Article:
iHospital Comes to the Rescue in Manhattan

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iHospital, a burgeoning repair company devoted to the health and happiness of all things Apple, recently opened its first New York location inside Shakespeare and Co. Booksellers on Broadway, across from the NYU campus. With the recent release of the iPhone 4S, followed by the death of the great founder himself, Steve Jobs, the business' expansion into New York comes at a time when Apple seems to be on everyone's mind.

Rapidly growing across the United States, the repair center functions as a kind of "one-stop shop," with myriad services for Apple iDevices and computers along with knowledgeable, Apple-certified "DID"s (Doctor of iDevices), some of whom were referred by Apple Store Genius Bar experts.

From dead batteries and damaged headphones to hard drive upgrades and data transfers, the iHospital is quickly establishing itself as an alternative to the Apple Store, priding itself on free diagnostics and speedy, thorough fixes. Unlike the Genius Bar, there is no appointment scheduling required.

William Sharpe, an expert at the New York iHospital, says the problems people come into the shop with are vast, though a majority of them do involve earlier iPhone models-most notably cracked and broken screens.

Despite being in the heart of the NYU area, Sharpe says the customer base at the new location has been diverse, beyond just students and teachers.

"It's a really wide demographic-people from all over the city, from New Jersey and Brooklyn are coming in. Apple stores have all been referring to us, even Best Buys."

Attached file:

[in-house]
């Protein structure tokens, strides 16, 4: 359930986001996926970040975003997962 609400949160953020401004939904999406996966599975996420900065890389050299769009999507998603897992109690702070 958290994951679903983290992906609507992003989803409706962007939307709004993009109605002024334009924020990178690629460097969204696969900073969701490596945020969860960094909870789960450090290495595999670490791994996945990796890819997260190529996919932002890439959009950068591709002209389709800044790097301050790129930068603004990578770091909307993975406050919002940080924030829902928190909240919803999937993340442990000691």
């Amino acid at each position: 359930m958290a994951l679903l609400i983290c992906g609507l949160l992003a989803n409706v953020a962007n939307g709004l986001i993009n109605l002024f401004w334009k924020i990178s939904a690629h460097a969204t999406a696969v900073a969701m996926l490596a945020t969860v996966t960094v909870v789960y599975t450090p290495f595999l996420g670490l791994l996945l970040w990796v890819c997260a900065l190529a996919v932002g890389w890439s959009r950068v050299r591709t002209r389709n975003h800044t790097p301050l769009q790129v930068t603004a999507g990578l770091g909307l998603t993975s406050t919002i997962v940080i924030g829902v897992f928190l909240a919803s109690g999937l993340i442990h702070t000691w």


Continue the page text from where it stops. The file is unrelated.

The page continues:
Dr. Ross Newman, founder of iHospital, has previously said, "The new iHospital location blends the classic bookstore character of Shakespeare and Co. with the high-tech expertise of iHospital. The combination of old-world charm and literary excellence of Shakespeare and Co. makes this a one-of-a-kind experience. When you combine the tradition of Shakespeare with the leading-edge technology of Apple products and our stellar repair services and accessories, you create a revolution."

The location also ran a recent Groupon promotion that shed light on the vast number of iPhone users and attested to the demand for Apple service.

"We sold over 400 Groupons-so far, only 30 people have come in to use them," noted Sharpe, hinting at the large customer group bound to appear at some point in the future.

Sharpe added that many of these people may have purchased the Groupon not for immediate help but to have as backup should they ever need service on their device.

In late 2009, after Newman was able to repaire a customer's shattered iPhone screen within minutes, the iHospital idea was born. Newman, who previously worked as an Apple developer and writer of custom software for iPhone and Mac operating systems, was dubbed "the king of the global Apple community" within a year of the business' founding by several global Apple forums.

Newman became an Apple Certified Macintosh Technician and, after posting a few ads, developed a following in a matter of weeks. He opened his first flagship store in Tampa, Fla., before opening three additional locations. This year, iHospital plans to open a second New York location, on 68th Street and Lexington Avenue near Hunter College, providing further service for the ever-growing Apple product line.

"Our whole goal," said Sharpe, "is to make it so that people can walk in and get help right away. Most repairs can be done while you wait or by the next day."

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